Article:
But, some people may mistakenly think that the Netflix HD feature is not working properly. The reason being: many times when users initially login to Netflix via a computer and navigate to their intended show, a mouse over the HD sign will reveal "Not playing HD" yet reassuring "Allow HD." The issue causing this is the feature's relatively slow assessment of your connection speed, that may indeed lead to a rapid freak out, given all of that hard earned cash we spend on our high speed connections!
Nonetheless, if you meet the following conditions, Netflix streaming will upgrade your streaming to HD quality after a brief HD re-buffering, just a few moments into your show during the standard quality playback. So,
- If you are using a 5 Mbps (downstream) or faster connection
- If your intended show is originally offered in HD by Netflix, and
- If you are not using your connection for any other bandwidth consuming purposes during the playback,
you should momentarily experience the HD re-buffering and afterward your show will continue playing in HD quality.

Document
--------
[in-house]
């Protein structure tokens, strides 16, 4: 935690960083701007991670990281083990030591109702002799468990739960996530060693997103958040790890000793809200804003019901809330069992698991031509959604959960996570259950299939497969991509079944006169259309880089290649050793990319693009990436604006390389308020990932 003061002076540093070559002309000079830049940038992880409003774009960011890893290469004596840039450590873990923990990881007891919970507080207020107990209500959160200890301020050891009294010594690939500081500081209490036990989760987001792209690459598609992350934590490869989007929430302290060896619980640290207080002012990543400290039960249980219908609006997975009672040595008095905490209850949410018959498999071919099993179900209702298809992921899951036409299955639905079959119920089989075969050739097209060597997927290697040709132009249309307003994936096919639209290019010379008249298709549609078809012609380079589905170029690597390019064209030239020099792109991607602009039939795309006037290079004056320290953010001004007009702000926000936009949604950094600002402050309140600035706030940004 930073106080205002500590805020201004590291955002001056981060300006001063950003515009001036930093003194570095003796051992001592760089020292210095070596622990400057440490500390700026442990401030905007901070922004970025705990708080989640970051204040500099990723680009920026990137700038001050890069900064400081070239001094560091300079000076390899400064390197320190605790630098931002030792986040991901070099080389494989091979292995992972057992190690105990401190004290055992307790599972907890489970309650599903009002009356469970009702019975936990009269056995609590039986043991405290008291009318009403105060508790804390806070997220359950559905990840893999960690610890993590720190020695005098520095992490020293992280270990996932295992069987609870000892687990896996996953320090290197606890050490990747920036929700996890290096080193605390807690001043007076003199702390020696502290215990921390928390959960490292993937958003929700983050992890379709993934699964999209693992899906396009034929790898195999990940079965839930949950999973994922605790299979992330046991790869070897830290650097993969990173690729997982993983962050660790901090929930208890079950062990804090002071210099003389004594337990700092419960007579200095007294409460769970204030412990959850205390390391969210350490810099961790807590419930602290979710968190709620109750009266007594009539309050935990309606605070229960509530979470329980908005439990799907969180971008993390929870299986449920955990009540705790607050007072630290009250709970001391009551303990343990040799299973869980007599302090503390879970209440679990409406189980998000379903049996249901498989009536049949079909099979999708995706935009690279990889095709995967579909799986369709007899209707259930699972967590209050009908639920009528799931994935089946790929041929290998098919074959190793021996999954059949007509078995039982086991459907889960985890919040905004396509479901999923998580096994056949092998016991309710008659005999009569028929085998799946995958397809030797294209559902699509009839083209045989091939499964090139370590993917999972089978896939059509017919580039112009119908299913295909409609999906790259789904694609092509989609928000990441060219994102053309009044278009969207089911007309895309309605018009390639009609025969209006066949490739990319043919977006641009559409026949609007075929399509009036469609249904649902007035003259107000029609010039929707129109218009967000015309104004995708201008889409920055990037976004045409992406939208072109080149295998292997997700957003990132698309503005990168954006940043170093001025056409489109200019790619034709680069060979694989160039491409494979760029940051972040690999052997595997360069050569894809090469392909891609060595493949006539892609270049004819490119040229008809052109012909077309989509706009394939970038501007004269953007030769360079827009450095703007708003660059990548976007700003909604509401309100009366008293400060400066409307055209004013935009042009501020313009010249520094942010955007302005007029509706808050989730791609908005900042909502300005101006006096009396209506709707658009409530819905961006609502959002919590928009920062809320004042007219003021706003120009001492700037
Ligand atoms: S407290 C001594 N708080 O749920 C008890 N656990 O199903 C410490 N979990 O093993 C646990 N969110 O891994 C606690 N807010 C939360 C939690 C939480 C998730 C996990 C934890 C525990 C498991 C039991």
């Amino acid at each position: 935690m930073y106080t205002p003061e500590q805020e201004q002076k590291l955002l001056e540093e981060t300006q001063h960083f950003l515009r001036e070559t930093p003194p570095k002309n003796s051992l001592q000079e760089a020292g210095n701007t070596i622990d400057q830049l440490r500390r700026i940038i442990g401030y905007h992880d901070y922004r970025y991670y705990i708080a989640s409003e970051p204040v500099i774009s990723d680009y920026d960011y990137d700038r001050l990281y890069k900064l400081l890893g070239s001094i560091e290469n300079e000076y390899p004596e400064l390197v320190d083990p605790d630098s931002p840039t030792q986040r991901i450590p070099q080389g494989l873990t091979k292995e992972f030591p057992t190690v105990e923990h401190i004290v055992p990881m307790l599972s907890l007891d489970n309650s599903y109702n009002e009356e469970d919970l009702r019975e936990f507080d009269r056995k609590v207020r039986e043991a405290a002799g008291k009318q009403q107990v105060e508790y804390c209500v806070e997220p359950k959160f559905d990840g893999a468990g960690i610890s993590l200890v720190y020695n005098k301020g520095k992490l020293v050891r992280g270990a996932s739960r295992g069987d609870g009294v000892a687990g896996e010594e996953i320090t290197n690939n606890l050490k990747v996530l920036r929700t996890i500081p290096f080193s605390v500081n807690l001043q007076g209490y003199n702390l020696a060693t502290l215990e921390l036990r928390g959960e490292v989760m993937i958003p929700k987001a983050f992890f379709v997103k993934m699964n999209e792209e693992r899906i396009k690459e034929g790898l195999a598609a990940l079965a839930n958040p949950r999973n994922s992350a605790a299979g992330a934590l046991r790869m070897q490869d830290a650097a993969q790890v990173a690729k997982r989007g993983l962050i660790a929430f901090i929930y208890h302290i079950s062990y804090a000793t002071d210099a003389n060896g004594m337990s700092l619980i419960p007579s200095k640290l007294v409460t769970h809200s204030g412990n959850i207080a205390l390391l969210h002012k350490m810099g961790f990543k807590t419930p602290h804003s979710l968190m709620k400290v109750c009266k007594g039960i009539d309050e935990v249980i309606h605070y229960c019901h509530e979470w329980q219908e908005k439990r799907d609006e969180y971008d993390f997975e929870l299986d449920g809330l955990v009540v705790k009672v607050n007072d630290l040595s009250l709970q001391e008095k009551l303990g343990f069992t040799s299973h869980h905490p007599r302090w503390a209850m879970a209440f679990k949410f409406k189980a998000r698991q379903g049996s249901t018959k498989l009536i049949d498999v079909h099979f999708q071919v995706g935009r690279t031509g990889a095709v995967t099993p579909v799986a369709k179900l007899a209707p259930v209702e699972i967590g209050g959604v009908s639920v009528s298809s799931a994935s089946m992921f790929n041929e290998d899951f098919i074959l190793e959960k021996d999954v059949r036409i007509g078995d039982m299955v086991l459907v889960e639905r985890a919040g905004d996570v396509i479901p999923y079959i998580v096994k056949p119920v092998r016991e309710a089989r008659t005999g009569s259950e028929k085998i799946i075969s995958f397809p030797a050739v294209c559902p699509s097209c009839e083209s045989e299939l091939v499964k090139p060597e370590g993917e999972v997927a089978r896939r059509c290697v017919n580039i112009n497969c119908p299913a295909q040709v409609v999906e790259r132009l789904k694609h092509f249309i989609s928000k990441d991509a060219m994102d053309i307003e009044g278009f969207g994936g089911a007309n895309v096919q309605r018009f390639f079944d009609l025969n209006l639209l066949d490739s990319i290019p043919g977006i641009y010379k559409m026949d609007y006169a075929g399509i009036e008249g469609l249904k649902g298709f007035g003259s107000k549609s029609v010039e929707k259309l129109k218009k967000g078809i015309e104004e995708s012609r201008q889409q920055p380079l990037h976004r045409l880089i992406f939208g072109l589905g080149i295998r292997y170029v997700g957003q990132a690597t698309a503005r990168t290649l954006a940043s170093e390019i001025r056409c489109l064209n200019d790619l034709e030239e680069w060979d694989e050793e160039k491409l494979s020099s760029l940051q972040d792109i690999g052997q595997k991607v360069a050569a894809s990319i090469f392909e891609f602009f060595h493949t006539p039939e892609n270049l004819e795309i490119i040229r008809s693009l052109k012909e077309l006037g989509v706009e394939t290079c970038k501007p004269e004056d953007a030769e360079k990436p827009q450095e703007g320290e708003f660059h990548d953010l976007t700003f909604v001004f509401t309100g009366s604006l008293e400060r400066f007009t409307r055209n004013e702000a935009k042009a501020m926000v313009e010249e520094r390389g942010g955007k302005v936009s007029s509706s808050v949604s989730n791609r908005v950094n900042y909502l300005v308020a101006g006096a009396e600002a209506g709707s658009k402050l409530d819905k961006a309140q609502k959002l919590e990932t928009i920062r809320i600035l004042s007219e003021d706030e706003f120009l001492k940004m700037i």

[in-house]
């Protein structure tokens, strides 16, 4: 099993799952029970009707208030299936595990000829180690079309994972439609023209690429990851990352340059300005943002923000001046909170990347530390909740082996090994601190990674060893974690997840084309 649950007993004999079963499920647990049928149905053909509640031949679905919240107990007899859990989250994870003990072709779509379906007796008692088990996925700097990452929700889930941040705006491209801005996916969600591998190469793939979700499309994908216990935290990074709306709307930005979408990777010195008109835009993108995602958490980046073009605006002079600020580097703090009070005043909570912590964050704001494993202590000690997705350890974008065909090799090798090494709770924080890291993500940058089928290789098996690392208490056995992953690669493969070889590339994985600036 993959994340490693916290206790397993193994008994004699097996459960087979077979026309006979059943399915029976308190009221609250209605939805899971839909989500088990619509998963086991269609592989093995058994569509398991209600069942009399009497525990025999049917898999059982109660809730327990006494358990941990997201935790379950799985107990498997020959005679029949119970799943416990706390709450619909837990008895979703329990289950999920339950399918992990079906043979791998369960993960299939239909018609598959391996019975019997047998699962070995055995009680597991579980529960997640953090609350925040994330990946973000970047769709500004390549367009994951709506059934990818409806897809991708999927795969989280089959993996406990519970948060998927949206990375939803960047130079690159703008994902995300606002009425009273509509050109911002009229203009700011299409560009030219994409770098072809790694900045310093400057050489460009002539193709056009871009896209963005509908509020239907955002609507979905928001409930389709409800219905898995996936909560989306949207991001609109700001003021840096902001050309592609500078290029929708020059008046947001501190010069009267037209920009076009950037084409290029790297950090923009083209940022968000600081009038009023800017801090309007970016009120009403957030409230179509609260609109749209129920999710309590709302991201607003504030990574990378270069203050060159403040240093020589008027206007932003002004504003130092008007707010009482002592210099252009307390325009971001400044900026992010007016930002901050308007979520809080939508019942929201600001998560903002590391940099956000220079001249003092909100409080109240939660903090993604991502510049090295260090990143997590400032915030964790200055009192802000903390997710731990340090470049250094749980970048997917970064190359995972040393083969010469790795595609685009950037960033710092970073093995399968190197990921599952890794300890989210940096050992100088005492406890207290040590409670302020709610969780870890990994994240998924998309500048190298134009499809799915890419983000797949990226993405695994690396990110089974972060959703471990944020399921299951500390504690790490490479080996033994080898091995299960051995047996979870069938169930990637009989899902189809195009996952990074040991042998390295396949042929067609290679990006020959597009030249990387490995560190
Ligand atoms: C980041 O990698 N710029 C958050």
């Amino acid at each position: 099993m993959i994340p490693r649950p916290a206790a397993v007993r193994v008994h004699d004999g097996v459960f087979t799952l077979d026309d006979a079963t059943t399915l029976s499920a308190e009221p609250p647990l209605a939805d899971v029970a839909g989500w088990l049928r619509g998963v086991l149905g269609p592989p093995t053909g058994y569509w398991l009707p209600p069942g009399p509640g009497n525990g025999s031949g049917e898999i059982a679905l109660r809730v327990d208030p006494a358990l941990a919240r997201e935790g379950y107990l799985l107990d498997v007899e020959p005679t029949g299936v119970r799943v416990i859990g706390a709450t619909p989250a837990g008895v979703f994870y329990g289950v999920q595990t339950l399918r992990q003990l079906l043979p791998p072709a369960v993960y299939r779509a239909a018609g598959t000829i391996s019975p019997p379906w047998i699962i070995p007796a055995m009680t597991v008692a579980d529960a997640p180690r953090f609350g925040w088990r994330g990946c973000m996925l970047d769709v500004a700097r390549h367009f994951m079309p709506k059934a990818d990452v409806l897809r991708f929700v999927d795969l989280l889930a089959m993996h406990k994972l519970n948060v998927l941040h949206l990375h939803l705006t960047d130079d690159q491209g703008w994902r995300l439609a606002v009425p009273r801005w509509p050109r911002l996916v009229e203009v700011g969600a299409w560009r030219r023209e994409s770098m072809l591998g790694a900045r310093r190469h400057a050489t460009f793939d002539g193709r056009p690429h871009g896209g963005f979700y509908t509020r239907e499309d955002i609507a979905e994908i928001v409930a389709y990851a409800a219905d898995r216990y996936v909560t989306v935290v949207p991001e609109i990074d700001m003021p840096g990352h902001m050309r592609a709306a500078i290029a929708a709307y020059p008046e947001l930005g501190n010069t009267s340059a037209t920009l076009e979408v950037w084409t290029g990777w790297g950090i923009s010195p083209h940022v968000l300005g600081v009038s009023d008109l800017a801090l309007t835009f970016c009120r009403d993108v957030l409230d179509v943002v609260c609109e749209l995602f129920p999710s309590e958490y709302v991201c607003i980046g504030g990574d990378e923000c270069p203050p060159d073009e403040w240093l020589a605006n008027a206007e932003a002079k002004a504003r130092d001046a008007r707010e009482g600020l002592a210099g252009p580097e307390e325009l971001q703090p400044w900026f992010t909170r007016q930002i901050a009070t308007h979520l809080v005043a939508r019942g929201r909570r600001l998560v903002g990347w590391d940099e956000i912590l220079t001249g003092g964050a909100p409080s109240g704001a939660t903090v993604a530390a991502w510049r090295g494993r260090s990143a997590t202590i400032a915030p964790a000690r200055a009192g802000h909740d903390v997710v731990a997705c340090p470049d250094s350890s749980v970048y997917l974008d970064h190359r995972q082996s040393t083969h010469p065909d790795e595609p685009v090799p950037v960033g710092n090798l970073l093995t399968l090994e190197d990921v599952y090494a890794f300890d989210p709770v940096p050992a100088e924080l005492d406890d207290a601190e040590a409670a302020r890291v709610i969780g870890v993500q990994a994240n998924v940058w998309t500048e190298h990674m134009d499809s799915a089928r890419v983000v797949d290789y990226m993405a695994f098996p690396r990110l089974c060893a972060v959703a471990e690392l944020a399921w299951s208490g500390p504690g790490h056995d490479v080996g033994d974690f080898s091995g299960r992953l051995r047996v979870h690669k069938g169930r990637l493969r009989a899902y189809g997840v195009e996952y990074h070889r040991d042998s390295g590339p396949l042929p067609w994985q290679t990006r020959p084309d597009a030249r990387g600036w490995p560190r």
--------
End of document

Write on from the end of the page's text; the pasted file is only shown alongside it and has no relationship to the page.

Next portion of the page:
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Also, many users face similar type of slow recognitions of their downstream speeds when using other streaming services such as Hulu and TV networks' or shows' own streaming platforms. Some of these services, most notoriously, YouTube, allow users to set the higher streaming quality levels (assuming availability) regardless of users' connection speeds, which can result in a non-satisfactory playback due to extremely slow buffering when users pack too much for their connections to bite. But, others such as South Park Studios and Netflix determine HD playback only automatically to avoid that type of user experience by eliminating manual user choice and solely basing it on the users' downstream speeds.